Re: [linux-audio-user] Opening up the discussion

From: Brett McCoy <idragosani@email-addr-hidden>
Date: Mon Jul 25 2005 - 20:38:05 EEST

philicorda wrote:

> I use Cubase professionally almost every day. Please point out one area
> (apart from proprietary DSP hardware support) where Cubase appears as a
> toy compared to pro tools. I mean, PT only got proper automatic plugin
> delay compensation in v6.4 in 2004. How the hell did people mix a drum
> kit on the thing before that? (Well, they didn't. That, coupled with the
> problematic integer mixer summing is why most people used to use an
> analog desk with PT).
> Sure, there are things I feel are done better in Ardour, but there are a
> hell of a lot of useful features in Cubase that make recording and
> editing a joy, particularly when time is limited. And these are not
> features to make it easier for a newbie, they are the kind of thing you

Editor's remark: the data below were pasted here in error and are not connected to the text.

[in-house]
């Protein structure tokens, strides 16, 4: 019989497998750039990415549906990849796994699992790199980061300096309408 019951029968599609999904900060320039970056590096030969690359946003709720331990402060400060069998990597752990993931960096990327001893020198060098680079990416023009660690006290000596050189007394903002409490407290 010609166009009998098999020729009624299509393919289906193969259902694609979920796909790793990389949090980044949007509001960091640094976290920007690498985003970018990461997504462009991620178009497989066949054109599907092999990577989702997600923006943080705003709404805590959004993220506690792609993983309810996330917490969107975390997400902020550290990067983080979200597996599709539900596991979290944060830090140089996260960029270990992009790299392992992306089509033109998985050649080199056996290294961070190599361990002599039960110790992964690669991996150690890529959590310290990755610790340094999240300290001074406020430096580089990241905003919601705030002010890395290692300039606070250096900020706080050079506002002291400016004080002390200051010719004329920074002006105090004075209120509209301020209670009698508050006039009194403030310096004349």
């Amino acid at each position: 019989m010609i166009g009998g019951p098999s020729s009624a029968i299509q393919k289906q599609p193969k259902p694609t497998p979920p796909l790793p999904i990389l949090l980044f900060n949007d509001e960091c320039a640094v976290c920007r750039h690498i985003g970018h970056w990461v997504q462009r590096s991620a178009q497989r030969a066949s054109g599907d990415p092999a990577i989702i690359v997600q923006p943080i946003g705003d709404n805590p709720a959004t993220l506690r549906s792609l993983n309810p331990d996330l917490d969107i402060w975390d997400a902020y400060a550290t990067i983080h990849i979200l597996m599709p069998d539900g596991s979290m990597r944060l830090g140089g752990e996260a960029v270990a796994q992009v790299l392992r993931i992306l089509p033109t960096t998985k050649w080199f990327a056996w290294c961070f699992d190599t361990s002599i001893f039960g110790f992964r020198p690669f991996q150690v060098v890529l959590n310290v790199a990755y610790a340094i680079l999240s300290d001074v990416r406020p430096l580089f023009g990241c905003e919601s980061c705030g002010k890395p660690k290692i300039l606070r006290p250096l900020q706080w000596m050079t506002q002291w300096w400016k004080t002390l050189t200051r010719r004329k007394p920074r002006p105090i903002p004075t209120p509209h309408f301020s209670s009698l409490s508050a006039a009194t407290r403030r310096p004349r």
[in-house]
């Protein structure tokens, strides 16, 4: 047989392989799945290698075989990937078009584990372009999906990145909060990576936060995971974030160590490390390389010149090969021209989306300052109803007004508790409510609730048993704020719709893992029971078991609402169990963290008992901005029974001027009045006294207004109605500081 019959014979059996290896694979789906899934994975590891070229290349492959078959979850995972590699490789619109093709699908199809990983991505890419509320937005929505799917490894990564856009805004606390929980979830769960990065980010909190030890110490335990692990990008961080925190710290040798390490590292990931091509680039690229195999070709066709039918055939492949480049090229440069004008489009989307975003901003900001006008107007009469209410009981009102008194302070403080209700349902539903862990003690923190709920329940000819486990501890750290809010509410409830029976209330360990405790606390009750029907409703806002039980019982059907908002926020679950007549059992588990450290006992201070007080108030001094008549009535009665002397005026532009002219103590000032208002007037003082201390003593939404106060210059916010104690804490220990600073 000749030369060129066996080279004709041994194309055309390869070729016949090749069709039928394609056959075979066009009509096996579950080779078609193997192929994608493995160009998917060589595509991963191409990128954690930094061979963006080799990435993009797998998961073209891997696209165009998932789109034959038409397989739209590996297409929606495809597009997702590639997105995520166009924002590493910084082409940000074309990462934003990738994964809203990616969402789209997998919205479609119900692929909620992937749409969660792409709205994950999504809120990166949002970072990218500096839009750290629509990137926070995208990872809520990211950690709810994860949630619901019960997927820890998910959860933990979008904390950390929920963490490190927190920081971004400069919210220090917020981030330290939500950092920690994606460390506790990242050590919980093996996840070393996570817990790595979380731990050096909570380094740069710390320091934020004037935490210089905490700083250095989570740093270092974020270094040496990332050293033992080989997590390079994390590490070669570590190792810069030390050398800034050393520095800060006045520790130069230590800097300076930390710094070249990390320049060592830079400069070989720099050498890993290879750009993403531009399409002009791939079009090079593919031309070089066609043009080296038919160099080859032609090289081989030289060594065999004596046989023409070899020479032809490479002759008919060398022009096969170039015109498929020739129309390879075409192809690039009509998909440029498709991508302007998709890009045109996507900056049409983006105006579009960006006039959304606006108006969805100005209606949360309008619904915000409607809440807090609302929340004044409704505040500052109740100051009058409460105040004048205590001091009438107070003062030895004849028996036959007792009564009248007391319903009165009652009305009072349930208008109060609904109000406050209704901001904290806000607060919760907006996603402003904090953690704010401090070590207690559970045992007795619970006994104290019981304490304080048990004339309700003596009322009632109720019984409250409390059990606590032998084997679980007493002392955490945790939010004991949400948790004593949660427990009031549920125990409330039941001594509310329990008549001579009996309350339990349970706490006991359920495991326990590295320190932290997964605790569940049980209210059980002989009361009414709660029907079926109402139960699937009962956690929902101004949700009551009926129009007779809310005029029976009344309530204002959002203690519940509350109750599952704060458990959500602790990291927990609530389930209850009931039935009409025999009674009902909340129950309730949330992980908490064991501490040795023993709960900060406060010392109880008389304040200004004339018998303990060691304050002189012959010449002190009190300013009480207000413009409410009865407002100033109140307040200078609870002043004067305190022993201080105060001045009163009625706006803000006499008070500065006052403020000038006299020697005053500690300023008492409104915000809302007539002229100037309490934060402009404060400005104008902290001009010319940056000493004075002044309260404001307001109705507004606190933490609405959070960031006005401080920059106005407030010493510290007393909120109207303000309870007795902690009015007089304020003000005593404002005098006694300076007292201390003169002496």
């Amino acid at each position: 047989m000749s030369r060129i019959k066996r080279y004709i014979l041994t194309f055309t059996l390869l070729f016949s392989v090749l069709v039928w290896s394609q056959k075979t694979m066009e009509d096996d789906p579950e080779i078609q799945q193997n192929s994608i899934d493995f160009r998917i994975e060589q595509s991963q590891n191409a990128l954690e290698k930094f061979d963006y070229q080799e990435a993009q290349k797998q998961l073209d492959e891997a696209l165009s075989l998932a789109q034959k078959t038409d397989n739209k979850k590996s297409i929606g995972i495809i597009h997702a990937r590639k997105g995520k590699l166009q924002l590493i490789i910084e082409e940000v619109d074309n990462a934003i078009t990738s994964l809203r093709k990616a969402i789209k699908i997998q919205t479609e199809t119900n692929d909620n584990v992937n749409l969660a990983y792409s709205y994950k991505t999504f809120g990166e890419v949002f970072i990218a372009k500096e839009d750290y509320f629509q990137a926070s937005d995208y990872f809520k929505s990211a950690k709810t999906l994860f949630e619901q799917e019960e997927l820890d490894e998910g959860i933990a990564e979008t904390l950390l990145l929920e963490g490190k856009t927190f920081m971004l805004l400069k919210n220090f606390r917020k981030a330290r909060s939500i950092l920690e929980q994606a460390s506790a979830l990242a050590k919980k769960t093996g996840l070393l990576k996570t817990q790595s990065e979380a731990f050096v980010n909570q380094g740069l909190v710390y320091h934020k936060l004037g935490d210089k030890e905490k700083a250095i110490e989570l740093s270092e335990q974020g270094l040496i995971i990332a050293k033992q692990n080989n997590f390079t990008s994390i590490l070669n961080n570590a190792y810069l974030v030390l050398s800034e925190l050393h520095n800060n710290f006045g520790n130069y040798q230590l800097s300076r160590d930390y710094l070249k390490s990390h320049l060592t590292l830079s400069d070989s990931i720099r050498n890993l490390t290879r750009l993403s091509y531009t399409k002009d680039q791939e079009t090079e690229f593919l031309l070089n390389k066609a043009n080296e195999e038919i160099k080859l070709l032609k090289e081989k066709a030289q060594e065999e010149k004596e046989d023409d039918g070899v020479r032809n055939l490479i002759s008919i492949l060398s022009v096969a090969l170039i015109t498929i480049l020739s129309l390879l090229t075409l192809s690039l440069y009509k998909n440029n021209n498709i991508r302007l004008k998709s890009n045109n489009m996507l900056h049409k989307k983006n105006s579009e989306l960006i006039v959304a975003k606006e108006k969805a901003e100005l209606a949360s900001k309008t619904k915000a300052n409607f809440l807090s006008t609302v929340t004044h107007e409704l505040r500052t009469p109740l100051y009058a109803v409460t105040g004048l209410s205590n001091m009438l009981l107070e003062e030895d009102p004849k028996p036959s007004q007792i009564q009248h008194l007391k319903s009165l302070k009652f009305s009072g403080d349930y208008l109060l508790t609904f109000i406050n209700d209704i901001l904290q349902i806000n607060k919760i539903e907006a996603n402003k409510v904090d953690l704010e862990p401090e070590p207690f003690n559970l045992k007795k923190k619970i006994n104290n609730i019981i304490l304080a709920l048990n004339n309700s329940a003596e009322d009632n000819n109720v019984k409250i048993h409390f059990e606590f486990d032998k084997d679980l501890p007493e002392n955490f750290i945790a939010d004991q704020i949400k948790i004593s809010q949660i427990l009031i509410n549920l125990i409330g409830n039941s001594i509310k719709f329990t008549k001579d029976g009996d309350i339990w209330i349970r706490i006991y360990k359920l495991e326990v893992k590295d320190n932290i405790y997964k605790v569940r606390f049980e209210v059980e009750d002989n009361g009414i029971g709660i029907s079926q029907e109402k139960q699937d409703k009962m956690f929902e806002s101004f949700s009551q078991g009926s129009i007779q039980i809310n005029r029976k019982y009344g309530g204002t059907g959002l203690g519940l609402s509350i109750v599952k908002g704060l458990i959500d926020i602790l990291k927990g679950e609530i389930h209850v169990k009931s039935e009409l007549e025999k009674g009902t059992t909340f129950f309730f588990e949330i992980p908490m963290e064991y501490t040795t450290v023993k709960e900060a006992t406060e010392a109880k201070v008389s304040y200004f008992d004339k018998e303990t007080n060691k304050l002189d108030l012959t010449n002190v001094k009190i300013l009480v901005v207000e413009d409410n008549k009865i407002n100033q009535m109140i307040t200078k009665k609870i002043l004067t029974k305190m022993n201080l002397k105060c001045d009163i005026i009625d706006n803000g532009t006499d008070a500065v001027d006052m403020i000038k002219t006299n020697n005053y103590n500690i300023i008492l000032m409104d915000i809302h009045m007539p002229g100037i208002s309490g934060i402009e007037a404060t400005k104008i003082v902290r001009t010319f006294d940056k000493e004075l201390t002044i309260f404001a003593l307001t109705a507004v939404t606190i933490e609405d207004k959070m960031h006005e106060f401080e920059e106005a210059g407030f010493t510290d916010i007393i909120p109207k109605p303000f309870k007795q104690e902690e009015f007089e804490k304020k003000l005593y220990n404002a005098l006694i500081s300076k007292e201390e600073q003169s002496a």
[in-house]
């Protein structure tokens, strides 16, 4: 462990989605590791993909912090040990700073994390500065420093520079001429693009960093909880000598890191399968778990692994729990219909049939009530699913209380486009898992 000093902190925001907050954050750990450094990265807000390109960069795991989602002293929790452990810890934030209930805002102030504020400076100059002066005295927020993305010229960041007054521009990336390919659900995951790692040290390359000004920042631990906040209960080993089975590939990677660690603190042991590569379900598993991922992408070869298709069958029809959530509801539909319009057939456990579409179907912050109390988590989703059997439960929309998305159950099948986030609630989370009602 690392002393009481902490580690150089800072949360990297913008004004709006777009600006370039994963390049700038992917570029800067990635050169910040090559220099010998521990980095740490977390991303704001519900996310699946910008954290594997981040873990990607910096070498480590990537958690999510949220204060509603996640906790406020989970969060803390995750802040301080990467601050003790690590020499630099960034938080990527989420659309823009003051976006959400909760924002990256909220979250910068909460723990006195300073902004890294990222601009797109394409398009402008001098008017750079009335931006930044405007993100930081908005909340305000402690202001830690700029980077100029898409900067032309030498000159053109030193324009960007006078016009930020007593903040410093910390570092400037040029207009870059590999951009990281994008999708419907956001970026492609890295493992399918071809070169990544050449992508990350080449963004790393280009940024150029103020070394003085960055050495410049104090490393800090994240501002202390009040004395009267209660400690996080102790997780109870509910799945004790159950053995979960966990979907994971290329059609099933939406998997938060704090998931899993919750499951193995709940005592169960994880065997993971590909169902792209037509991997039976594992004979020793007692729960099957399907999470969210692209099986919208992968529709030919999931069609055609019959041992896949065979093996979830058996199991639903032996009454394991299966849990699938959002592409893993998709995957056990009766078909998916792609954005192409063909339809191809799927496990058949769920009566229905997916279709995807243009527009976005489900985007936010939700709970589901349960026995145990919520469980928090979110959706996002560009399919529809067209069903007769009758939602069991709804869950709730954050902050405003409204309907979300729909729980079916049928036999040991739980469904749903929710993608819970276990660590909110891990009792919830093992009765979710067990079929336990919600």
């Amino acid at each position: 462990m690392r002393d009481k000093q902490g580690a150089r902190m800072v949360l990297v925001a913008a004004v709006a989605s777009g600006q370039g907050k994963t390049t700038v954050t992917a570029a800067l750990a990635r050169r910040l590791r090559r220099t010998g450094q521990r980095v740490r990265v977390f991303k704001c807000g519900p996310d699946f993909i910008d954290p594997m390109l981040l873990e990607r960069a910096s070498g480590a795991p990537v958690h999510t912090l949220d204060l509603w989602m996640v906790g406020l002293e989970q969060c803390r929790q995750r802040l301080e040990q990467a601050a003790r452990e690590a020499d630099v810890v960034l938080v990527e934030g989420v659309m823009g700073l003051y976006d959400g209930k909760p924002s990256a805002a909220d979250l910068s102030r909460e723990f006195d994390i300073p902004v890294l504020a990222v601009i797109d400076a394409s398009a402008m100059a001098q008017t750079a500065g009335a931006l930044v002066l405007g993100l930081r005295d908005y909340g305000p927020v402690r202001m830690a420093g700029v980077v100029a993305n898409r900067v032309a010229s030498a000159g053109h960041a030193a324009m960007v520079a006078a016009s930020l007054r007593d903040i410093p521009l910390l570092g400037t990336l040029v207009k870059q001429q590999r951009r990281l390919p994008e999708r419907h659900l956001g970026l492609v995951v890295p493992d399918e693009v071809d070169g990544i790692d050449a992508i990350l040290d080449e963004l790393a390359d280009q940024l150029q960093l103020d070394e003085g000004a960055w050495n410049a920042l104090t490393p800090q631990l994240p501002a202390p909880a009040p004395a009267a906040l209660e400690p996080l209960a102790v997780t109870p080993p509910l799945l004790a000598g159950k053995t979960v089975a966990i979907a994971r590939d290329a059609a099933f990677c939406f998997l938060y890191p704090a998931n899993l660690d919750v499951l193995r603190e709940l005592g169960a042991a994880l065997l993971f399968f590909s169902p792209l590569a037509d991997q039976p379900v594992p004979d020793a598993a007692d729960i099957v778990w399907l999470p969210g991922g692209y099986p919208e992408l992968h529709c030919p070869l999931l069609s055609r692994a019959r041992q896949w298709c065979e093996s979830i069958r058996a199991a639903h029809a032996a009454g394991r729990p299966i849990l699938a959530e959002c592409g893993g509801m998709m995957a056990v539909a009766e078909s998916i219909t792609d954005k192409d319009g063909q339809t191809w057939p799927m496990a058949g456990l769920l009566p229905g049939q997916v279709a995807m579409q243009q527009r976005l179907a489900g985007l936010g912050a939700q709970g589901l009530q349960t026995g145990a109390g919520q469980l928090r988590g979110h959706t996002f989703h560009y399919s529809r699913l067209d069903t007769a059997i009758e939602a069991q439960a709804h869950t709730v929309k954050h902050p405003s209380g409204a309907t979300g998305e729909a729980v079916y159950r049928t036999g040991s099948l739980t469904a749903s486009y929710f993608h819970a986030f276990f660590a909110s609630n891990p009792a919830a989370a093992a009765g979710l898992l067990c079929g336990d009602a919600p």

> discover after a few years of using it.

I've heard it said that Rosegarden is more like Cubase where Ardour is
more like Pro Tools. Not having ever used Cubase, is this true?
Rosegarden does have some audio recording capabilities, and supports
DSSI and LADPSA, but doesn't have the more advanced mixing and signal
routing that Ardour (and Rosegarden doesn't support mixdown either, you
still need to use Ardour for that).

One thing I like best about Linux audio (and this is something I like
about Linux & Unix in general) is that the audio applications aren't
trying to be everything for everyone like we see in the Windows and Mac
world. Instead, we have a suite of applications that can communicate
with each other and you end up with a very powerful audio workstation,
so each application can focus on a major hunk of functionality -- Ardour
  for advanced signal routing and mixing, Jamin for matering, Rosegarden
& NoteEdit for composition and sequencing, Hydrogen for drum tracks, the
tons of synth apps... so much to pick and choose from!

-- Brett
Programmer by day, Guitarist by Night
Received on Tue Jul 26 00:15:06 2005

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